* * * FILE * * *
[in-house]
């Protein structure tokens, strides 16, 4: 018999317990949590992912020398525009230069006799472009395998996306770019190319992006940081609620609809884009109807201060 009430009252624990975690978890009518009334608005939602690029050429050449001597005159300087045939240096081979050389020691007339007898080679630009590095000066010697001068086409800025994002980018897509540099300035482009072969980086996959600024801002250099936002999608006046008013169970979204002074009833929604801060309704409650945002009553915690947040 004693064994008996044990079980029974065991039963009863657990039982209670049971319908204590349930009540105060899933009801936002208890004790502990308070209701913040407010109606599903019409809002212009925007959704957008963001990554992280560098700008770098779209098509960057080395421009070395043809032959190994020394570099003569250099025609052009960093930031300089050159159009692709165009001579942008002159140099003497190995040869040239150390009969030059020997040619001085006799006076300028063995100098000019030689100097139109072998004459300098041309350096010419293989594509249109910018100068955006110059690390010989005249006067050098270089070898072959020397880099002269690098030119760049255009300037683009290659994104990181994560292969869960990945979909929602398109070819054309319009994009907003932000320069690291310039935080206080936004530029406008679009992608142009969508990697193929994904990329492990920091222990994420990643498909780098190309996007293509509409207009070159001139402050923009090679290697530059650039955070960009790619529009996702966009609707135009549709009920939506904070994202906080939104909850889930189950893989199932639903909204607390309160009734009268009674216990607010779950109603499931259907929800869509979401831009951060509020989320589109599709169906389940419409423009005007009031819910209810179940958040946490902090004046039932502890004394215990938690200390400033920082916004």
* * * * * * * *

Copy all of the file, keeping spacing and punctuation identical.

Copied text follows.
[in-house]
């Protein structure tokens, strides 16, 4: 018999317990949590992912020398525009230069006799472009395998996306770019190319992006940081609620609809884009109807201060 009430009252624990975690978890009518009334608005939602690029050429050449001597005159300087045939240096081979050389020691007339007898080679630009590095000066010697001068086409800025994002980018897509540099300035482009072969980086996959600024801002250099936002999608006046008013169970979204002074009833929604801060309704409650945002009553915690947040 004693064994008996044990079980029974065991039963009863657990039982209670049971319908204590349930009540105060899933009801936002208890004790502990308070209701913040407010109606599903019409809002212009925007959704957008963001990554992280560098700008770098779209098509960057080395421009070395043809032959190994020394570099003569250099025609052009960093930031300089050159159009692709165009001579942008002159140099003497190995040869040239150390009969030059020997040619001085006799006076300028063995100098000019030689100097139109072998004459300098041309350096010419293989594509249109910018100068955006110059690390010989005249006067050098270089070898072959020397880099002269690098030119760049255009300037683009290659994104990181994560292969869960990945979909929602398109070819054309319009994009907003932000320069690291310039935080206080936004530029406008679009992608142009969508990697193929994904990329492990920091222990994420990643498909780098190309996007293509509409207009070159001139402050923009090679290697530059650039955070960009790619529009996702966009609707135009549709009920939506904070994202906080939104909850889930189950893989199932639903909204607390309160009734009268009674216990607010779950109603499931259907929800869509979401831009951060509020989320589109599709169906389940419409423009005007009031819910209810179940958040946490902090004046039932502890004394215990938690200390400033920082916004």